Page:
Revolution by Jennifer Donnelly is a tour de force YA novel. It's realistic fiction most of the way through, but with just enough historical fiction and fantasy to make it a somewhat genre-defying. At its heart, though, it's a problem novel about a girl, Andi, who loses her 10-year-old brother Truman to a freak accident, loses her father to an affair, and then loses her mother to mental instability following her brother's death. When her father institutionalizes her mother for treatment, he takes Andi with him to Paris where she is told to work on her senior thesis. She's just motivated enough to do that, because the thesis is about music, and guitar playing is the only thing that makes her want to live. She chugs anti-depressants at near suicidal levels, and yet this does not keep her from being suicidal. Go figure. Donnelly's descriptions of the raw grief at losing so much so irretrievably in a single year are all the more moving because they are understated, buried behind layers of Andi's defenses.
Paris brings new friends, one a particularly beautiful boy, Virgil, who loves music as much as she does. It also bring historical documents for her thesis and a chance discovery of the diary of a girl about her age who lived through the French Revolution. Andi has no idea how intellectual she is to keep all of these curiosities spinning at once, and Donnelly mostly handles the multiple plot developments well, though it takes all 472 pages to do so. The diary of the girl proves the most interesting document, and we read it along with Andi in its entirety. In it, the girl Alex strives to save the neglected and dying child Louis-Charles, who would be king had the monarchy not just been overthrown. Andi's loss of her brother Truman and Alex's ultimate inability to save the child king are parallel griefs. The gruesomeness of revolutionary Paris is, in fact, not dissimilar from Andi's witnessing of her own brother's death. And death, loss, the smell of sadness and desperation, all saturate the pages of this novel until very near the end, when the redemption is appropriately partial and imperfect. And honest and real because of it partialness and imperfection.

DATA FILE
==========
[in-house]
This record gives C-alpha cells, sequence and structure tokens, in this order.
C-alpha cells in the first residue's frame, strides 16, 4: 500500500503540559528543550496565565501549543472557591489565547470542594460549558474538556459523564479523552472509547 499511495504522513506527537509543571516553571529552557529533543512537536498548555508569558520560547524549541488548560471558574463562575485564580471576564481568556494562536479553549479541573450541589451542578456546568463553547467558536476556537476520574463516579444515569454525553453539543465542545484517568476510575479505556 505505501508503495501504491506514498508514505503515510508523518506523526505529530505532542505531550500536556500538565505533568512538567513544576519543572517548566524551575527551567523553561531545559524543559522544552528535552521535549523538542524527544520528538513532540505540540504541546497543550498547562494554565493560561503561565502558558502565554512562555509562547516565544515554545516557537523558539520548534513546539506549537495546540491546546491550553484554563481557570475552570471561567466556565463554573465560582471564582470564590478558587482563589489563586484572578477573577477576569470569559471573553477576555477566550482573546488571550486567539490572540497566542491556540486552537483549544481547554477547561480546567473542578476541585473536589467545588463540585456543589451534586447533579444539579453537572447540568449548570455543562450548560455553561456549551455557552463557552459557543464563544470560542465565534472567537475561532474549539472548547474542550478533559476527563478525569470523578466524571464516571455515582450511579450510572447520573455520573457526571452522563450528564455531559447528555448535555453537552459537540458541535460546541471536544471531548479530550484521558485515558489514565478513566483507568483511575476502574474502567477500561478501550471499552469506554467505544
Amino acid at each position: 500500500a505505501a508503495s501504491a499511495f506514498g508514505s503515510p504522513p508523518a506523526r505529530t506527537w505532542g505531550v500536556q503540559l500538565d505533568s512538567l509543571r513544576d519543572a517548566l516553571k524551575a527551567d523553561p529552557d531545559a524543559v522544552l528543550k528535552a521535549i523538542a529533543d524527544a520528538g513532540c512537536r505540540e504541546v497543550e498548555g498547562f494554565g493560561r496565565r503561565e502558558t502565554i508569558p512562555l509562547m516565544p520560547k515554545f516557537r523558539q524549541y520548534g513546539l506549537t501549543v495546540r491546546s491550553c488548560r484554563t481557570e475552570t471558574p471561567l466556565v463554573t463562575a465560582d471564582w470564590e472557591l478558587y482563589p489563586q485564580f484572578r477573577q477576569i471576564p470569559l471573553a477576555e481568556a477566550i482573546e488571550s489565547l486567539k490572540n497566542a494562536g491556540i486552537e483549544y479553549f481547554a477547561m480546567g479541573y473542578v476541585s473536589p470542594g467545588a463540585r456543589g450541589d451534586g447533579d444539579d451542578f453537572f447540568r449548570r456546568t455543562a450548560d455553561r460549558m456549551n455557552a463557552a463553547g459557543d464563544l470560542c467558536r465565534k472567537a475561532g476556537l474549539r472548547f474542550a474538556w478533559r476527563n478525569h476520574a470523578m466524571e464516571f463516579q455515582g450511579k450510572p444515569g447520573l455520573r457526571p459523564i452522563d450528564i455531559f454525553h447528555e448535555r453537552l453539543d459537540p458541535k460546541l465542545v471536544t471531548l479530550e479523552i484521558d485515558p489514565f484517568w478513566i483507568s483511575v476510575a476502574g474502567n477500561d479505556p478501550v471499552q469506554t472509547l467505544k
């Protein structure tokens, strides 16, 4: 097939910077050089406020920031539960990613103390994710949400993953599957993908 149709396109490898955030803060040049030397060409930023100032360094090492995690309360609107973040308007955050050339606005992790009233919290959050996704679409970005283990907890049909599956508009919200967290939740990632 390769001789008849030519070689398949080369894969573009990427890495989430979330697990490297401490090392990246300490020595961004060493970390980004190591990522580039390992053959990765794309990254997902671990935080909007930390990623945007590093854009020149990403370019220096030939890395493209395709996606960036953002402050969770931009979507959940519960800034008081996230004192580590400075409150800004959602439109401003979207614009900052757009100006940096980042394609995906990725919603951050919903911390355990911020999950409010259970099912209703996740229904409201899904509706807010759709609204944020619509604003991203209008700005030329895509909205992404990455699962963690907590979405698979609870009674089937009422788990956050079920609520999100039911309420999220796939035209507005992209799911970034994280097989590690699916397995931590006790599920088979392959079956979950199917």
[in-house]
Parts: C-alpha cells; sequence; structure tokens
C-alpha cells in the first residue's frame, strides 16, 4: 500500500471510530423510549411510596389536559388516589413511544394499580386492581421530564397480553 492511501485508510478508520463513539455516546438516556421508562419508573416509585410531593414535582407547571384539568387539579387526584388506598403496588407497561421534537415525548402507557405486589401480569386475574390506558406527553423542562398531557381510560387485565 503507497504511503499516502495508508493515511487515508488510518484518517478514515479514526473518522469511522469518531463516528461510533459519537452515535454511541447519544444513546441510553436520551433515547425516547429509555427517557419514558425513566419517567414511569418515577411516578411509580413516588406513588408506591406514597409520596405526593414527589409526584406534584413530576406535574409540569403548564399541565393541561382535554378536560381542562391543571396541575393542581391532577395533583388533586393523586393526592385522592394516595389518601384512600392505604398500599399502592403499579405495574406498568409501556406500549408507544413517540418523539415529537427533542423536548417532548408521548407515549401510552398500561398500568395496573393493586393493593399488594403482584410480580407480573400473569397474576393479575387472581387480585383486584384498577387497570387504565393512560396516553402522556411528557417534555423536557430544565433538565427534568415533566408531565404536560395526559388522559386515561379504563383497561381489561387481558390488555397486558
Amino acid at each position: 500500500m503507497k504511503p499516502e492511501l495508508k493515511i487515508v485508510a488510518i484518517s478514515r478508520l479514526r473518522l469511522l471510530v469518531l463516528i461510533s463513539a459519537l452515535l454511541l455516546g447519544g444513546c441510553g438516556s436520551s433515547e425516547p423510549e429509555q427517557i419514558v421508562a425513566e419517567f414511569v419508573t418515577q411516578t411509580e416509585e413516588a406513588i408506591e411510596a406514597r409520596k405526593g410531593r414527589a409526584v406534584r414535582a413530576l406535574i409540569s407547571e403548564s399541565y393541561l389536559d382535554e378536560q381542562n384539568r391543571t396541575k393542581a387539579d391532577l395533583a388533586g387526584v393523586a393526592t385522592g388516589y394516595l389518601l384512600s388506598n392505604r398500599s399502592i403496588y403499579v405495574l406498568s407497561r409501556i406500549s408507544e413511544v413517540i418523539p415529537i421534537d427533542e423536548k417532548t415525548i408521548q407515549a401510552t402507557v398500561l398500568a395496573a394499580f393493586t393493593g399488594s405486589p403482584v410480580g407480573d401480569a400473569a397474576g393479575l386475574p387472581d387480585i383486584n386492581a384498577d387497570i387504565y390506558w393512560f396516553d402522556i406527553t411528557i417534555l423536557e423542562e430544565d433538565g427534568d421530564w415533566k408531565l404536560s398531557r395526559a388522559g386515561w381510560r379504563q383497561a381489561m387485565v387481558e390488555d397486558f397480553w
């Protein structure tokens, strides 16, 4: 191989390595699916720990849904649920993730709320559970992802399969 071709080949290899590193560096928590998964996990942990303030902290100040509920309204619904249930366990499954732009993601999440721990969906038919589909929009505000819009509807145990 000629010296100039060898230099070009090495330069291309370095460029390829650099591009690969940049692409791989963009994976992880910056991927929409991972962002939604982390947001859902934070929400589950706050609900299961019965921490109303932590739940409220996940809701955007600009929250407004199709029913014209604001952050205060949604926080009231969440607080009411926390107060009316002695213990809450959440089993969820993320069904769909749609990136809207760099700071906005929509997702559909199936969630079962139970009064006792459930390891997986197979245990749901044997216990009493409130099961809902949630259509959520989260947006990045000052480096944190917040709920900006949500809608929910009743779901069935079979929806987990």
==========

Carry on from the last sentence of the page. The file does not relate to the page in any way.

This is a book of grief, about all the unexpected shards and fragments that must be woven together to recover from an immense, enormous, life-shattering set of losses. This is the kind of healing that doesn't happen overnight, the kind that needs constant attention and falters readily, like a helpless creature fumbling to walk. A few steps at a time are the best you can hope for, and if falling is not accompanied by breaking, as long as you're well enough to take more steps tomorrow, that's healing.
"It was nice. And weird. And tender. I'm not used to tender. It's a fossil, that word. Conditions changed and it died out. Like the woolly mammoth. It just couldn't live in the same world as dick box. Ho dog. Or wiener cousins." (p. 162)
"I'm tired, so tired. And weak. And everything's fading. But suddenly I'm laughing. I can't help it. Because I understand now. I know what Alex wanted to tell me. I know the answer. I know how her diary ends. Not with a smear of blood, not with death. [...] The world goes on, stupid and brutal, but I do not. Can't you see? I do not." (p. 456)